MONTGOMERY — Gov. Kay Ivey did not sign a human trafficking bill meant to deter individuals from soliciting prostitutes because of a drafting error that could have weakened its intent, supporters said Tuesday.

House Bill 262 would have prohibited without a court order the publishing of photos of those charged with prostitution, while allowing publication of photos of those charged with soliciting or procuring prostitution.

Ivey's office said the bill as passed by lawmakers was not the sponsors' intended legislation.

The bill, nicknamed the “John-shaming” bill, was co-sponsored by Rep. Merika Coleman, D-Birmingham, and Rep. Terri Collins, R-Decatur.

“We are disappointed that HB262 was not signed, but are thankful for diligence of the governor’s staff in catching the drafting error,” Coleman said in a press release. “I look forward to working more closely with her office and my Republican colleagues on future human trafficking related legislation.”

Under Alabama's constitution, if a bill is not signed by the governor it fails to become law in what is referred to as a "pocket veto." Monday was the deadline for Ivey to sign bills passed during the last days of the 2019 Regular Session.

Coleman said she plans on reintroducing the bill next year. Collins said she's already had conversations with Ivey about next year's legislation.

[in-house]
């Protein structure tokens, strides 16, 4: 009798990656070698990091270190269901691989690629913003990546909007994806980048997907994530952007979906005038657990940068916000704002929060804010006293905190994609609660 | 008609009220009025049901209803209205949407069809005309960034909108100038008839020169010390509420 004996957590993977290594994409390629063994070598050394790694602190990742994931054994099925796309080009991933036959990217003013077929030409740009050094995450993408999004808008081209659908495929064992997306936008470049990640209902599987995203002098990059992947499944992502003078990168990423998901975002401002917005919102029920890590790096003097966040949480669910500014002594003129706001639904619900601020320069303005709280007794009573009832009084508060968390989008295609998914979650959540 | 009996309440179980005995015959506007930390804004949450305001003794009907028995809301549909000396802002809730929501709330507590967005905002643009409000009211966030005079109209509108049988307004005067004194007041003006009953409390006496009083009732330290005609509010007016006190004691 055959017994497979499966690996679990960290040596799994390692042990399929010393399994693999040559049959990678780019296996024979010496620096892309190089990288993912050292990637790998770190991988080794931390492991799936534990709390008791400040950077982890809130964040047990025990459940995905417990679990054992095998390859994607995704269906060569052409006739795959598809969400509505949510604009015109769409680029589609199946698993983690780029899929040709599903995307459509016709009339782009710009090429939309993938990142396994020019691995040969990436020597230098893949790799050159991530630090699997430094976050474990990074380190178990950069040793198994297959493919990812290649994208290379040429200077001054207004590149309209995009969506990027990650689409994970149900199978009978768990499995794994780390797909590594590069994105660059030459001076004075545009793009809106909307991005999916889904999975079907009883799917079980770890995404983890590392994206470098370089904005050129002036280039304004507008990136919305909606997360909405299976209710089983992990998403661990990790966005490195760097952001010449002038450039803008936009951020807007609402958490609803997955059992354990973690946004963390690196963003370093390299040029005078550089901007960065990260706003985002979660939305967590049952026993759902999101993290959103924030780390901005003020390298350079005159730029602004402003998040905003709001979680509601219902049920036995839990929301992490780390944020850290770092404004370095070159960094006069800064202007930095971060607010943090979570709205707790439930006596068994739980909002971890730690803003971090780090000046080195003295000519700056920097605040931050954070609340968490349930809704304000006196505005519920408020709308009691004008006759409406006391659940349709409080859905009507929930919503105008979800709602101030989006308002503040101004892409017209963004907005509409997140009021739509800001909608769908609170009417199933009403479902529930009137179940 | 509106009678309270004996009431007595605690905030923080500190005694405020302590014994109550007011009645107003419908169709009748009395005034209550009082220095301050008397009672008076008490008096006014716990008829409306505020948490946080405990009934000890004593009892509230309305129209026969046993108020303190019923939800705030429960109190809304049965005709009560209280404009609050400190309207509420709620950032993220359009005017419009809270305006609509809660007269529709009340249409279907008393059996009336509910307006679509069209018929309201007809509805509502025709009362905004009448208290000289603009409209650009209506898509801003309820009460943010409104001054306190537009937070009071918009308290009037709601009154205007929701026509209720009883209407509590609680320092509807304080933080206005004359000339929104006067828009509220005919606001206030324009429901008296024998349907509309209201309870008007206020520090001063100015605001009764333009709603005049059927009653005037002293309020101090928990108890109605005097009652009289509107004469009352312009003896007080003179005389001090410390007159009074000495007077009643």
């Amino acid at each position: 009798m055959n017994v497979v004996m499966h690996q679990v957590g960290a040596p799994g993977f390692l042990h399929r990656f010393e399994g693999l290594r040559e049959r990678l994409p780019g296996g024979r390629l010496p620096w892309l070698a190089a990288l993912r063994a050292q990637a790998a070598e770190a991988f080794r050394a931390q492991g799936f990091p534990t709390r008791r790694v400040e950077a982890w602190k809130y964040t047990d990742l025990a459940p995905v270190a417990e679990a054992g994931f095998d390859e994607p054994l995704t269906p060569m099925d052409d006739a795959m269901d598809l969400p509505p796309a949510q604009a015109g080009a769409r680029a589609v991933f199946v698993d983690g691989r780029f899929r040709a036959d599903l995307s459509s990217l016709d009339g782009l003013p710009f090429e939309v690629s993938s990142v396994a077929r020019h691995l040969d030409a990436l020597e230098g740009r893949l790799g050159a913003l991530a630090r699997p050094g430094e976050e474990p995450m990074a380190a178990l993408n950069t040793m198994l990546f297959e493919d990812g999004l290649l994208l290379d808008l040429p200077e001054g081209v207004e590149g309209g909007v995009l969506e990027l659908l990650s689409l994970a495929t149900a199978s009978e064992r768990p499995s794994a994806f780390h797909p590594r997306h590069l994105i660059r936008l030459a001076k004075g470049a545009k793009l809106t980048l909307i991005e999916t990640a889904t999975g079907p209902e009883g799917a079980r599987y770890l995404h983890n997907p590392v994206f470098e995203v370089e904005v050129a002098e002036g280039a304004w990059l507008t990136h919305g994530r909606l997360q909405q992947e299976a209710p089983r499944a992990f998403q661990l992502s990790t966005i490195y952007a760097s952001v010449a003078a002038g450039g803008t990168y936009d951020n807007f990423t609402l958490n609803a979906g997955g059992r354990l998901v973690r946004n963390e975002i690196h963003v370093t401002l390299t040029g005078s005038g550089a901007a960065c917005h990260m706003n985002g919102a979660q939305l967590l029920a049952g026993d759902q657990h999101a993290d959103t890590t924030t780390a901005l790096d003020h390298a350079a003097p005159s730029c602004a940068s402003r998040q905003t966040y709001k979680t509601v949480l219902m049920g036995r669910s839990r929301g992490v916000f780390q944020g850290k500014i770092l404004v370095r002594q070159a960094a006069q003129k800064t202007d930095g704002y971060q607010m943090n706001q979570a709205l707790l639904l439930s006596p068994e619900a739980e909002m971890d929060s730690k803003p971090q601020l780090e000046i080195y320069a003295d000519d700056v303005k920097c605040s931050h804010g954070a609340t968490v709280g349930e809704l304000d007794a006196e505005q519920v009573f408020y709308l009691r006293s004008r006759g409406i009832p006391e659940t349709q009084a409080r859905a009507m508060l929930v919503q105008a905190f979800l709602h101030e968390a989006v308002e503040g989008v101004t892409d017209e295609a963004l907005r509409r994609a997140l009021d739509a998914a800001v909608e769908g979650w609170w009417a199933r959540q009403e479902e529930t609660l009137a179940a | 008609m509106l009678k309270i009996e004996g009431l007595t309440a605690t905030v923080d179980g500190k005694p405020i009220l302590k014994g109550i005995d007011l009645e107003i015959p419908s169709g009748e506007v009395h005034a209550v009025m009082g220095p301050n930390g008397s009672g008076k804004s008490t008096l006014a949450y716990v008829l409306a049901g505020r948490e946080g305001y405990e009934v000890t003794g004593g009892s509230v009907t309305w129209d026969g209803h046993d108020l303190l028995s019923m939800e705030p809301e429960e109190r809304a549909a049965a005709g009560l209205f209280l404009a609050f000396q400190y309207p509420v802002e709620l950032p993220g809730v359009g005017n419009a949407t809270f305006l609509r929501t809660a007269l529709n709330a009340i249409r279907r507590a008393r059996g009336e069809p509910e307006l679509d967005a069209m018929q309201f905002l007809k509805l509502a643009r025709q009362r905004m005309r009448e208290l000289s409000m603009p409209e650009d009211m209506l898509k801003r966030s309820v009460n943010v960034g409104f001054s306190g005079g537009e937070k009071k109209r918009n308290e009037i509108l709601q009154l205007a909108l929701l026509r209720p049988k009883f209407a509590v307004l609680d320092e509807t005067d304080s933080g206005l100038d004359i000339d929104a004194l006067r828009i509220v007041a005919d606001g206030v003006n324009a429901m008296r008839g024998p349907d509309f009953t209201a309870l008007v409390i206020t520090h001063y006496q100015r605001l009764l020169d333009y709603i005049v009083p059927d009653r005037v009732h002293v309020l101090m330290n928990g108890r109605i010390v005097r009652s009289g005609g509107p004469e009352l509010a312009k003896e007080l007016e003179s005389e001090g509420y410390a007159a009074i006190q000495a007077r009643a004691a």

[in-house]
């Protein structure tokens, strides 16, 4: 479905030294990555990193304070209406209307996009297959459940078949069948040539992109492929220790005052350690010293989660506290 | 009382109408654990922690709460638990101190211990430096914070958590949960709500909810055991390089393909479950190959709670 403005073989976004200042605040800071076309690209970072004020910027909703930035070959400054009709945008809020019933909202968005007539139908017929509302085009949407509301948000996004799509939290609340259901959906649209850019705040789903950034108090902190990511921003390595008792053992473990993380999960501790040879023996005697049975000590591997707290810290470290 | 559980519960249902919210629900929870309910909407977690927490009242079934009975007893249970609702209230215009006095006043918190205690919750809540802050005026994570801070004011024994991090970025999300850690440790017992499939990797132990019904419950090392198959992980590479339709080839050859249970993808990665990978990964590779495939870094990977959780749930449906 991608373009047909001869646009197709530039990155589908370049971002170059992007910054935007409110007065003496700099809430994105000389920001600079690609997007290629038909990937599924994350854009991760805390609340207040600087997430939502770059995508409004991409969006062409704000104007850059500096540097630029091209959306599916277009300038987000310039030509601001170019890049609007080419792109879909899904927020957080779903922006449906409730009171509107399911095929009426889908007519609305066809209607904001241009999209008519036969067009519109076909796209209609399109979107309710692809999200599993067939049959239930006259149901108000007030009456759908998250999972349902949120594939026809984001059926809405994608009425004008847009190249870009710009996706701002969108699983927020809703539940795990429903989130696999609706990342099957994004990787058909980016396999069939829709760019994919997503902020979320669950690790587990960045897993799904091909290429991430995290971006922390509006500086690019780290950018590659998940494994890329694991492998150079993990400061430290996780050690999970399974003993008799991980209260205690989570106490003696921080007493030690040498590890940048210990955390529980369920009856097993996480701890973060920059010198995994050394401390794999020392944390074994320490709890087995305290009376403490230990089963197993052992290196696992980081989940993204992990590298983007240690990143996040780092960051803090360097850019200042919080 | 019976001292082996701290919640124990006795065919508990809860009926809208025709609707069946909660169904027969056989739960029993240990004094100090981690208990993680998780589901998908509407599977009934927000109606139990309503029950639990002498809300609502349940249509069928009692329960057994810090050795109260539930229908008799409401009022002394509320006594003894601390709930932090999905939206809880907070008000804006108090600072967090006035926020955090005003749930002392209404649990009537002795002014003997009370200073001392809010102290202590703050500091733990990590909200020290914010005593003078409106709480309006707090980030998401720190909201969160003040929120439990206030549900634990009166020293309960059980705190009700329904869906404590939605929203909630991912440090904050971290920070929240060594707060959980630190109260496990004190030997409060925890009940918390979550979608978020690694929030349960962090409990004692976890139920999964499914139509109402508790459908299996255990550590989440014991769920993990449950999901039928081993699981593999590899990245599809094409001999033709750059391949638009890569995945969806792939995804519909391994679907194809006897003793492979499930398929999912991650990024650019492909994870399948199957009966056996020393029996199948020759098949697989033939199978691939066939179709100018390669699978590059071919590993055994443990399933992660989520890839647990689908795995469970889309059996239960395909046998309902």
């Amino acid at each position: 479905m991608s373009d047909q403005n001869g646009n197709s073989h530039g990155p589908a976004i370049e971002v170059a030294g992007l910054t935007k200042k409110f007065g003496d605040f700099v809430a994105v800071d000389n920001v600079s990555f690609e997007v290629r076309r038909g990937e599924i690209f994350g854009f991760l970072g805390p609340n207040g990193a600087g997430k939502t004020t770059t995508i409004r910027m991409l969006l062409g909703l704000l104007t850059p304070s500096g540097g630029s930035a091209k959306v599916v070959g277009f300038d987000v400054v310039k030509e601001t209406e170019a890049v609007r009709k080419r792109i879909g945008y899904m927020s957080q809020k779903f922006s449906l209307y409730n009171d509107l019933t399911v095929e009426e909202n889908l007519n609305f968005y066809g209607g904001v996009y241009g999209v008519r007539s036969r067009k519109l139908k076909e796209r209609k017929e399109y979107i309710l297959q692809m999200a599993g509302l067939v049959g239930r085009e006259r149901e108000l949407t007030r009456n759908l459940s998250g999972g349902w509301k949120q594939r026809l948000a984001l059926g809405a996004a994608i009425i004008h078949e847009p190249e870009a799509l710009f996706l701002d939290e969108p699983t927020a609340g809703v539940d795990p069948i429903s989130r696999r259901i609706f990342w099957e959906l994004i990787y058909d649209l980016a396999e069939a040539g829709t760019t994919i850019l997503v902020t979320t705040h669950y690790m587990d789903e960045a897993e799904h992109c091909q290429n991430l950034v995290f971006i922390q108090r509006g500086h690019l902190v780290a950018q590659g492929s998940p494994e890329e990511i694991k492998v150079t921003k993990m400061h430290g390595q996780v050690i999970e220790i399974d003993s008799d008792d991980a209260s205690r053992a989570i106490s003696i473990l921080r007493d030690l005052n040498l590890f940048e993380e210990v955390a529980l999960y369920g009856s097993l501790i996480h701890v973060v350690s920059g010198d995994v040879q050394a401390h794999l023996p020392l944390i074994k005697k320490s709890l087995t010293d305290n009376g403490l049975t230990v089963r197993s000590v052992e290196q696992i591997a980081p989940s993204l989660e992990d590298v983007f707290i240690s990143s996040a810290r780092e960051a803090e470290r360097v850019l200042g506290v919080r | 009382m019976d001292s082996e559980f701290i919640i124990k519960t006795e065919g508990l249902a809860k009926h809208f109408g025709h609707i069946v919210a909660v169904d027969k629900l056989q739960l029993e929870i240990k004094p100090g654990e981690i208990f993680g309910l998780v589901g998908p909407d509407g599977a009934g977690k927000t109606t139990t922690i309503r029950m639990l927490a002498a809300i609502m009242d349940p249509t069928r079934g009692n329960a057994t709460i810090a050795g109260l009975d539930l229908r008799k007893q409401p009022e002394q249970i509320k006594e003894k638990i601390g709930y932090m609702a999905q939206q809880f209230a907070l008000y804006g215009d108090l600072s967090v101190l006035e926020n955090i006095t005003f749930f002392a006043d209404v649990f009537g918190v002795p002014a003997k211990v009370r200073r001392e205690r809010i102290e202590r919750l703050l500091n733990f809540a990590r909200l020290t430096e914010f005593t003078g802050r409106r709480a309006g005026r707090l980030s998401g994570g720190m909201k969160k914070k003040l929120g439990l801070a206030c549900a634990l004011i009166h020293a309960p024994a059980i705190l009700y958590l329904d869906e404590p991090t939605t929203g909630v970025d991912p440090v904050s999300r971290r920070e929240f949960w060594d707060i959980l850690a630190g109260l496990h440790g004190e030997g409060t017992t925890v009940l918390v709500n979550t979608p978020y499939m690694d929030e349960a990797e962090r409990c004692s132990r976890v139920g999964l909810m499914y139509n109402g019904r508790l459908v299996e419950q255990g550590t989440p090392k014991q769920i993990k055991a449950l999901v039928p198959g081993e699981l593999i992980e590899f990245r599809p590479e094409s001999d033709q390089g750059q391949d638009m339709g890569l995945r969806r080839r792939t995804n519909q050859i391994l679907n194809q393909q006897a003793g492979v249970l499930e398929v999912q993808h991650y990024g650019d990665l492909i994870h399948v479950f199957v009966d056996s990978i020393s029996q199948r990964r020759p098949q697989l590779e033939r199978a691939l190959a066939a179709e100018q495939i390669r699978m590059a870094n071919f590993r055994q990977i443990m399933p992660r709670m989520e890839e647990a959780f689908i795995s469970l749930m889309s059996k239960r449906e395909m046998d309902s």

House Democrats said an error in the bill stemmed from a last-minute amendment from Sen. Tim Melson, R-Florence, that was added prior to passage on the last day of the regular session. In a statement, Democrats said Melson intended to protect "innocent Johns” from public exposure.

Melson's intended amendment would have required a conviction for solicitation before a mugshot could be released.

“I was more worried about wives and kids getting teased at school if dad’s picture was in the paper for an arrest," Melson said Tuesday. "There could be collateral damage.”

Ivey this week did sign other human trafficking legislation from Coleman and Collins. House Bill 261 requires all new commercial driver licensees to undergo industry-specific human trafficking training. Truckers Against Trafficking, a national organization that trains truckers on identifying human trafficking victims, will work with junior colleges and trade schools to facilitate the training.

Alabama is the ninth state to mandate human trafficking training for commercial drivers.

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Campaign finance bill dies

One other bill died Monday without Ivey's signature. House Bill 213, sponsored by Rep. Juandalynn Givan, D-Birmingham, was intended to make candidates' campaign finance spending on election days more transparent. But a Senate-added amendment inadvertently made it less transparent by pushing back by two days the final reporting day, Secretary of State John Merrill said Tuesday.

"We did not want that, Rep. Givan did not want that," Merrill said.

The legislation originated in Merrill's office.

Givan could not be reached for comment Tuesday.

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